Common Mistakes Made by Student Entrepreneurs

My college experience was filled with mistakes. From financial miscues to trying to double major in two subjects I had no interest in, my eight-year college tour was a long and expensive journey. While I don’t have any regrets, if I had to do it over, I would change a lot of my decisions, especially those made during my multiple failed startup attempts.

Failure as a young entrepreneur is part of the journey, but you can give yourself a better chance of success and improve your overall experience by avoiding these common mistakes.

Failing to Match Ideas with Goals

If you’re pursuing a degree in entrepreneurship, coming up with unique business ideas is probably the least of your problems. I came up with a new business idea or two every single day, but I often got caught up in the excitement and failed to realize that the idea wasn’t a good one for me to pursue. I would get excited at what I thought was a huge opportunity, only to realize I knew nothing about the industry or market, and really wasn’t passionate about solving the problem the product or service would fix.

Having no fear and being naïve to the challenges of starting a new business can be an advantage to going where no one else has, but it can also lead you astray. Take a few minutes to write out your goals as an entrepreneur and what you hope to accomplish in life. If your brand new business idea doesn’t match either of those goals, consider passing it up or give the idea to someone else. Being an entrepreneur takes heart, hard work, and passion. If you don’t have passion for what you’re working on, even a huge opportunity might not be enough to motivate you to go through years of development.

Lack of Focus

As stated above, you’re probably not having trouble coming up with new ideas, but you most likely are having trouble concentrating on just one idea. Not being able to focus on one of your ideas is cheating yourself out of potential success, and making sure that you don’t get very far on any of your ventures.

To avoid this problem, stick to ideas that align with your goals (as mentioned above), and those that you are passionate about. One question to ask yourself is; “If this is not going to be a big business, would I still love to work on it every day for the foreseeable future?” If not, you’ll have trouble staying focused and will soon move on to a new idea or opportunity.

Failing to Market and Sell Early in the Process

Why do we as young entrepreneurs avoid selling and marketing like the plague early in the process? We seem to have this misunderstanding that we need to build a product or website before we can share it with the world and start to sell it. Instead, ALWAYS try to get potential customers excited about your product before it’s been built. This will help you gain support, work out early problems, and make initial sales if you decide to take preorders. Building something without working with your future customers is a great way to make sure that you don’t have any customers when it’s time to launch.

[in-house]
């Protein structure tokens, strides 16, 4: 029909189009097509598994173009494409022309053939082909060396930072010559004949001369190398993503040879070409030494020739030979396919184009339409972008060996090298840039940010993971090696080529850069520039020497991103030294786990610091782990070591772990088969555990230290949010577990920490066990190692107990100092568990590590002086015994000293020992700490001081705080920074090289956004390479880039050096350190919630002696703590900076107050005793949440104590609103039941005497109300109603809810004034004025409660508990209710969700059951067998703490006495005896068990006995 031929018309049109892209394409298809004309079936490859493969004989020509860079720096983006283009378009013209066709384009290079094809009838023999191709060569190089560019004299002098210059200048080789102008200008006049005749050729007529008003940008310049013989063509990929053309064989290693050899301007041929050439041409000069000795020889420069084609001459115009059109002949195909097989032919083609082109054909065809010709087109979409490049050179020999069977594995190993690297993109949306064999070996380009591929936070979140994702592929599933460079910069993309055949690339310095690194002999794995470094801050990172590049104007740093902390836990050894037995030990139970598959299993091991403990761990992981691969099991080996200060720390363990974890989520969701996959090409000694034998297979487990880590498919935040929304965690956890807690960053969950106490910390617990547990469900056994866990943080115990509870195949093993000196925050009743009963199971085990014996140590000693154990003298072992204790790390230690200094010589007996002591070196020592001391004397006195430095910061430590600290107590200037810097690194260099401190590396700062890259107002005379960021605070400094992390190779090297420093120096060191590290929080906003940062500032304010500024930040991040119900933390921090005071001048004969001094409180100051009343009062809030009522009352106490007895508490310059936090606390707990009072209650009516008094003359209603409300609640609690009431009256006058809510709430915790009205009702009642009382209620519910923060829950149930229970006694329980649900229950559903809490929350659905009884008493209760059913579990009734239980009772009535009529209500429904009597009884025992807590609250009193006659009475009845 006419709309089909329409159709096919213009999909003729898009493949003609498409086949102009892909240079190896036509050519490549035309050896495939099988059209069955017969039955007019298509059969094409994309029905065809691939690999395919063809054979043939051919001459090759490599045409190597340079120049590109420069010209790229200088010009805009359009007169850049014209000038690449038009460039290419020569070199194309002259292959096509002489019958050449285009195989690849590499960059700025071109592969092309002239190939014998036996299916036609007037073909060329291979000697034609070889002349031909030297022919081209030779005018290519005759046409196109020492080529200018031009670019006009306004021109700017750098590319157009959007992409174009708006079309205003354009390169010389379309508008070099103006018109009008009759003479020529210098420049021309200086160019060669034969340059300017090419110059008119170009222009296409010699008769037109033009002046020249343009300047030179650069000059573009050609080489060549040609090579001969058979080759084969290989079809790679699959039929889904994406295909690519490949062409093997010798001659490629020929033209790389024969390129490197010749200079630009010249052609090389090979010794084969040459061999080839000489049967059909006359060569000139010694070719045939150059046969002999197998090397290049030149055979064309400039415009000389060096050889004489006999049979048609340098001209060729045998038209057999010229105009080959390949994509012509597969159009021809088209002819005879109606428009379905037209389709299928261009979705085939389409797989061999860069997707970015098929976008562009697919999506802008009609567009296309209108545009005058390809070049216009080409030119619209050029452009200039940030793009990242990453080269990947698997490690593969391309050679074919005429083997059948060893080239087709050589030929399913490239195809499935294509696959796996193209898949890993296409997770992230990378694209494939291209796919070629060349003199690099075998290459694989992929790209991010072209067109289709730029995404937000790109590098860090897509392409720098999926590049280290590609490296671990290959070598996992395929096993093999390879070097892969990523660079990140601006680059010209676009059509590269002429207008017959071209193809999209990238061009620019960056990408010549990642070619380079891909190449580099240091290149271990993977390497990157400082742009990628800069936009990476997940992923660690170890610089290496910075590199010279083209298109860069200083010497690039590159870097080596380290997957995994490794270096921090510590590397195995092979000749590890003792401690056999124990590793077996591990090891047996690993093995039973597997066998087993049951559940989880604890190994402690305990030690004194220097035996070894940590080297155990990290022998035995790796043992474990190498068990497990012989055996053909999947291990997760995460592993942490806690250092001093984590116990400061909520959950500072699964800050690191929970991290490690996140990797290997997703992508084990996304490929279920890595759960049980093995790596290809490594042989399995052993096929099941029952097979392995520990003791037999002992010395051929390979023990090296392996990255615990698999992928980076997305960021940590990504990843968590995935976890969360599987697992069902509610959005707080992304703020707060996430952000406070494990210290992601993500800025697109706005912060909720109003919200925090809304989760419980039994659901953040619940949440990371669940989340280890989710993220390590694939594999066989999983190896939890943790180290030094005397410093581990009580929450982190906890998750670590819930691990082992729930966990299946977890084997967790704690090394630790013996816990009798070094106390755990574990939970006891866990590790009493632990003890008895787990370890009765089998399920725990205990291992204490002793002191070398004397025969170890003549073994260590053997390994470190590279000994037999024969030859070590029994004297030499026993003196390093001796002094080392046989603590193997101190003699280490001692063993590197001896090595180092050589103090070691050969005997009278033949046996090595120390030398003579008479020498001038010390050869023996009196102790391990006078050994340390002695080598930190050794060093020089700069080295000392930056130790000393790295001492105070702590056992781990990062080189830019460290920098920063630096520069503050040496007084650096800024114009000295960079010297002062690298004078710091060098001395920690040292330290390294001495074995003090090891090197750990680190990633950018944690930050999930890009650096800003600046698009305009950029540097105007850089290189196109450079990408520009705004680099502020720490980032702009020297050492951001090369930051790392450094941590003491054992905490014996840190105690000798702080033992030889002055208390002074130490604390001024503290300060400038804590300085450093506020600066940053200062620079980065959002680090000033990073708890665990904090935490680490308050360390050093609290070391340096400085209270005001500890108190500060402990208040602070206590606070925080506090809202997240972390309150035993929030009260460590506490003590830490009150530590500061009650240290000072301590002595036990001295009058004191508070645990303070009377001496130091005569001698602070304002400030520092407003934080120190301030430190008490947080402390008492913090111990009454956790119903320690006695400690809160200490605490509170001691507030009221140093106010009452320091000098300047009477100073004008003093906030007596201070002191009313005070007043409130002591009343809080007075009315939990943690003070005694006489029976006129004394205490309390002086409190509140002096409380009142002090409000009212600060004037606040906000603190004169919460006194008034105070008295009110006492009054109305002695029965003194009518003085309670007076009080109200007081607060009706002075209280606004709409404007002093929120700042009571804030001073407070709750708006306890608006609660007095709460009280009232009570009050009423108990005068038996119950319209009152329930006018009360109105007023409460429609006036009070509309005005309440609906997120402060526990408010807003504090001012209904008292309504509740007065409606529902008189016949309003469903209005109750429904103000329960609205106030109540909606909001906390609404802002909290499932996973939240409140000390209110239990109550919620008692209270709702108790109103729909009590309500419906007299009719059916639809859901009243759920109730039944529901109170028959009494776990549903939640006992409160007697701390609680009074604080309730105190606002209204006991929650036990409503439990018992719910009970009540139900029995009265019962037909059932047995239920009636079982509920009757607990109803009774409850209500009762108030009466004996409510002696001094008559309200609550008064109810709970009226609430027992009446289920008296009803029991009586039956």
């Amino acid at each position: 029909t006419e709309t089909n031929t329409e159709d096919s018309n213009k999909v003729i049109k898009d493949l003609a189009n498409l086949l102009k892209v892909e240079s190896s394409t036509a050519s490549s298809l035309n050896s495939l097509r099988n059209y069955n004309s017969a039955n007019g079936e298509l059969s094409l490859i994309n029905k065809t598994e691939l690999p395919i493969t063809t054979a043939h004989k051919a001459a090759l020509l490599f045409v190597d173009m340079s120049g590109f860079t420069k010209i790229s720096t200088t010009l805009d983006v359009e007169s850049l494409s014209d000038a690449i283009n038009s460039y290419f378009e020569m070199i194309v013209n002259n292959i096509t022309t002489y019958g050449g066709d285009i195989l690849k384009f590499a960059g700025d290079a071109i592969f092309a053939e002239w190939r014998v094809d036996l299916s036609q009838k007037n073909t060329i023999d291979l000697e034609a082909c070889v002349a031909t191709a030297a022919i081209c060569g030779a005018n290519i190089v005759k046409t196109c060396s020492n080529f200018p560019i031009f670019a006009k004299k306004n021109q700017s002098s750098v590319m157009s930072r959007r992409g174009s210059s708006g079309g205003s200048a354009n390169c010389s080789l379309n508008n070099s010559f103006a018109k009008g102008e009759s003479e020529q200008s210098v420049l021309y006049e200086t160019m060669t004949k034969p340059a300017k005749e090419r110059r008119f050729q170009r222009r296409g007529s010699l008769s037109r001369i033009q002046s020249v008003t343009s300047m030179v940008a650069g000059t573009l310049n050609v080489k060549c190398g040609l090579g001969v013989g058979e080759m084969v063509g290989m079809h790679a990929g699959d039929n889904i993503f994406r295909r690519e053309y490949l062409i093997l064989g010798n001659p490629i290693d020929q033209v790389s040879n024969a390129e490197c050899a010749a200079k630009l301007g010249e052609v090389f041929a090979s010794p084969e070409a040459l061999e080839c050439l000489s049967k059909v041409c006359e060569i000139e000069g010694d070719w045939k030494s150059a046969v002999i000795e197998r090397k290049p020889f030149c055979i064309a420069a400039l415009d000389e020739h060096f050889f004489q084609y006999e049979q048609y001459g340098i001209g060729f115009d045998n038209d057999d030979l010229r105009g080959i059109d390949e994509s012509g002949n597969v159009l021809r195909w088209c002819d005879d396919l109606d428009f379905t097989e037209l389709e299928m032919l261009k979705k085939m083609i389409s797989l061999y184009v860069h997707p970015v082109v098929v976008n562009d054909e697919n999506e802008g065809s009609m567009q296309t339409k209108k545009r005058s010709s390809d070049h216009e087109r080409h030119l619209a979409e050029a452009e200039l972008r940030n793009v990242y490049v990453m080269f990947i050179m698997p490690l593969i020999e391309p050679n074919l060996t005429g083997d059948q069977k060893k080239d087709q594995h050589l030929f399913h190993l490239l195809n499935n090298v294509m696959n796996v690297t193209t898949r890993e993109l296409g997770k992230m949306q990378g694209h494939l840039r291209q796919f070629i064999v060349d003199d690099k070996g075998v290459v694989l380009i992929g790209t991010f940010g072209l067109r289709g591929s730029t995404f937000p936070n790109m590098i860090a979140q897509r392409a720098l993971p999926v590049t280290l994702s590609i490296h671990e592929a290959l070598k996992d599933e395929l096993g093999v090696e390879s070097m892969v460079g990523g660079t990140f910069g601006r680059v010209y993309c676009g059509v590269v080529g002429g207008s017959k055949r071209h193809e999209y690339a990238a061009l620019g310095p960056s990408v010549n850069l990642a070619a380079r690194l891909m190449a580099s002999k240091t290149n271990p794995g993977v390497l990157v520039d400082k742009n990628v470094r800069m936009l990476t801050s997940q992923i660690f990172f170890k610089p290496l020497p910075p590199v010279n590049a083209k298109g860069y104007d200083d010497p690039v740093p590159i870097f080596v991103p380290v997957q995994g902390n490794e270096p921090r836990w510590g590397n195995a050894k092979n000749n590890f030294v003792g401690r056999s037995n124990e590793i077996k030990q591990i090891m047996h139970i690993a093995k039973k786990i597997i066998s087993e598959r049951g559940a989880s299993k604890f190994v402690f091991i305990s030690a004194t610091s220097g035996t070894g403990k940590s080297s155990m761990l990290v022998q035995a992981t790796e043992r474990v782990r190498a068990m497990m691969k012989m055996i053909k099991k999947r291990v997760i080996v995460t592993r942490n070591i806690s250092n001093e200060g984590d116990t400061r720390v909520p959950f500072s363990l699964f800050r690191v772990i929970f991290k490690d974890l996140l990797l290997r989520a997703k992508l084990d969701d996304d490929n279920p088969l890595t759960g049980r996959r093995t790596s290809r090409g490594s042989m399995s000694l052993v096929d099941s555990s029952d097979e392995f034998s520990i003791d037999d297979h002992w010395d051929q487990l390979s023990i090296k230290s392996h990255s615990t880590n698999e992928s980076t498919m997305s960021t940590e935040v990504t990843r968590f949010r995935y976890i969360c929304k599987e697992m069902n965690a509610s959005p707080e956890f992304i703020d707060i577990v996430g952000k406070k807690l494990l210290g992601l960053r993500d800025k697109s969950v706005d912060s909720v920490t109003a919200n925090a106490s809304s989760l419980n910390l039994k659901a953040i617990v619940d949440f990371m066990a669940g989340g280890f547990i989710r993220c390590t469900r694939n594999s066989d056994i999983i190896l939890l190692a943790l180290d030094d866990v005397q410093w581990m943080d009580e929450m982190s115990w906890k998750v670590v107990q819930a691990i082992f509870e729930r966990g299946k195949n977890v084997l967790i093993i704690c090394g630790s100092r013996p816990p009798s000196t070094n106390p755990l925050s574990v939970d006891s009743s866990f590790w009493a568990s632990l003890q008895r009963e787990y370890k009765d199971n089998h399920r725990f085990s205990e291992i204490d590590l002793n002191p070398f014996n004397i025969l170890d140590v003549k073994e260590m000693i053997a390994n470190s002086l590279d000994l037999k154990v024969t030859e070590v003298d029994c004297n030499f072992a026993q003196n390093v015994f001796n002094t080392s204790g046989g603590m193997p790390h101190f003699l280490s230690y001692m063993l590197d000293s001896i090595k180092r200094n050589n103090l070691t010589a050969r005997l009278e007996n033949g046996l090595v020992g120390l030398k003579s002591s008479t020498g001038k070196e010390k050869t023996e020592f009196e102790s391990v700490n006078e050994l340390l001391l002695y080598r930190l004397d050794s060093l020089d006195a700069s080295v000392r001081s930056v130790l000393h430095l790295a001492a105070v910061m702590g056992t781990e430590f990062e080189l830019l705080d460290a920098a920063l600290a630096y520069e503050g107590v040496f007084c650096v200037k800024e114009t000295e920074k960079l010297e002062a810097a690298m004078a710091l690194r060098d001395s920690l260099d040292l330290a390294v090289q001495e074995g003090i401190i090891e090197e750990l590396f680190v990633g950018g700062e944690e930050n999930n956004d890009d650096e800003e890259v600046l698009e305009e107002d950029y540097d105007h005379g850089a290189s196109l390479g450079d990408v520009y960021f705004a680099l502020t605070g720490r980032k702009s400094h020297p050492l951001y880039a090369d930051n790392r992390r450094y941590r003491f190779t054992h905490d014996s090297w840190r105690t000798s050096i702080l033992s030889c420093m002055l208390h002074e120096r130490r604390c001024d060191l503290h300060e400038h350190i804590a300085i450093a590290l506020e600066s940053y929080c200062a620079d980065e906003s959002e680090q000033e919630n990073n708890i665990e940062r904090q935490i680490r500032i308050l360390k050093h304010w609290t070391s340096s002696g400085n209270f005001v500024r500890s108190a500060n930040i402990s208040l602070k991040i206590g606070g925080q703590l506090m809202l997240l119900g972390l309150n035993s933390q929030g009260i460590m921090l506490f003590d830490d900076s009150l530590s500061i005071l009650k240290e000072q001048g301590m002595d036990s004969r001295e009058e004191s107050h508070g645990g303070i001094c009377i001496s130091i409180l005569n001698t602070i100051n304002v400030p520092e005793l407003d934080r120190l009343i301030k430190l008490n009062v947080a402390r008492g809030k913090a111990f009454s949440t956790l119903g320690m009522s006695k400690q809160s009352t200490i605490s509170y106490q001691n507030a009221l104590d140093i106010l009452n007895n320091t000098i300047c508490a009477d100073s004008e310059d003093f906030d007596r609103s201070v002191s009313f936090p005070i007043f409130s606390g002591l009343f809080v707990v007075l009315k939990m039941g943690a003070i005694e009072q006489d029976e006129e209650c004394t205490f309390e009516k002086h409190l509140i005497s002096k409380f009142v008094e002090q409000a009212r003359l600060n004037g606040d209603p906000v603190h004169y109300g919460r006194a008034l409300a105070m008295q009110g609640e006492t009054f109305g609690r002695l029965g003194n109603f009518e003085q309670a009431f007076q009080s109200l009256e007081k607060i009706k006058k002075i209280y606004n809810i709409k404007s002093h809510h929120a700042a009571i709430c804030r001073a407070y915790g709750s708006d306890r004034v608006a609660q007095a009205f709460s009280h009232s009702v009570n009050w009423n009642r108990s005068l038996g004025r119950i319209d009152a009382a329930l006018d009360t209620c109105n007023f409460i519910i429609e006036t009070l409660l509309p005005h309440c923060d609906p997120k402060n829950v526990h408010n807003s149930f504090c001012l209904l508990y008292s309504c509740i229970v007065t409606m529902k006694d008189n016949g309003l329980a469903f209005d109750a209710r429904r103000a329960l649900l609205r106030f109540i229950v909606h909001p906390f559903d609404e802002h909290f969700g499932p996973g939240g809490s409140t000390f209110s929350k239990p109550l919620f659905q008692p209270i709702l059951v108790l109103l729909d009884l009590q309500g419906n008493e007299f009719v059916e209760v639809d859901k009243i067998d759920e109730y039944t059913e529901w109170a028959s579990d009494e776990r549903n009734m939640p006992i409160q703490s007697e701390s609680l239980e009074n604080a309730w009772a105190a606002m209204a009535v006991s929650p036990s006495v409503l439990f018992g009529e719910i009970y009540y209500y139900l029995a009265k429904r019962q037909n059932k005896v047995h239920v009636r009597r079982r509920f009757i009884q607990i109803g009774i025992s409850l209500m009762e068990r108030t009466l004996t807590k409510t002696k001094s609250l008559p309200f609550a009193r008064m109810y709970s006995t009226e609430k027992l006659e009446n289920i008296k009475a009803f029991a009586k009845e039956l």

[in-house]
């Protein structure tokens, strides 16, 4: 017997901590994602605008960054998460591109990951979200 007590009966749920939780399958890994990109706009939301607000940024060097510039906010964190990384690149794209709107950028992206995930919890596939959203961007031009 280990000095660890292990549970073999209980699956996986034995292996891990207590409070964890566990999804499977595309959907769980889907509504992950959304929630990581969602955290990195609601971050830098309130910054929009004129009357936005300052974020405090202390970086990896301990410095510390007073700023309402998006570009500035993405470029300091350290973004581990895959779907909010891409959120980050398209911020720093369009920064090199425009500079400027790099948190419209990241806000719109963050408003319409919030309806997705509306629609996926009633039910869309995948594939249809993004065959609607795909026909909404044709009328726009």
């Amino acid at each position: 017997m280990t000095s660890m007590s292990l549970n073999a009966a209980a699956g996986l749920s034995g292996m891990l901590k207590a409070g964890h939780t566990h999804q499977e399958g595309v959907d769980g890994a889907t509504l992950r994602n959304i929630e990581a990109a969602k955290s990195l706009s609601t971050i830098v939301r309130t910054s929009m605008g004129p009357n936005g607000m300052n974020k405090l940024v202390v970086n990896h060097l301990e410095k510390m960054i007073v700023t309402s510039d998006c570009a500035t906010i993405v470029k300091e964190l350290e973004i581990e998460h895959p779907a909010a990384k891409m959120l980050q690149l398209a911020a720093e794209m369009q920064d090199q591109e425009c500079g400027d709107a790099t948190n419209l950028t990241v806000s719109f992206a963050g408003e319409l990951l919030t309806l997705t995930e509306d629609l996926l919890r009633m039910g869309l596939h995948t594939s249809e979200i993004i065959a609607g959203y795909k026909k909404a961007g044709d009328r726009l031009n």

Settling for Grades

Why are you going to school? If it’s to get a piece of paper on the wall, then settling for the grades you get after completing a course might be adequate enough for you. If you’re going to improve yourself, set yourself up for a promising career, or to learn how to start a business, you need to work just as hard if not harder outside of the classroom as you do inside it.

I wasted so many opportunities by only thinking about getting an A in class instead of using what I was learning to improve my business or get actual experience. Don’t be an A-hole, get real value out of your classes by getting involved in activities and utilizing resources.

Under-utilizing School Resources

A lot of the value that schools provide to their students comes from resources. Student organizations, alumni, local business partners, research tools, competitions with cash prizes, top academics, and a student body that can serve as an easily accessible customer base for your new venture all serve as valuable assets.

Want to be an entrepreneurial star on campus? Start by taking advantage of everything your school has to offer. I got my start by joining my school’s entrepreneurship club, and later competed in a school-wide business plan competition. Although neither resulted in me building a multi-million dollar business, I created relationships I still have today, and both of those experiences led to many additional opportunities.

Additional Read: The 9 Most Common Mistakes of First-Time Entrepreneurs

What is your advice for student entrepreneurs?

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Michael Luchies is the Founder of TrepRep, Director of Content Programming for Pursuit, Interview Editor for Under30CEO, Entrepreneurship Lecturer at Illinois State University, TEW 2 contributor, and writer of all things entrepreneurship. Connect with Michael on Google+, LinkedIn, Facebook and Twitter.


Originally published at www.linkedin.com on February 10, 2015.

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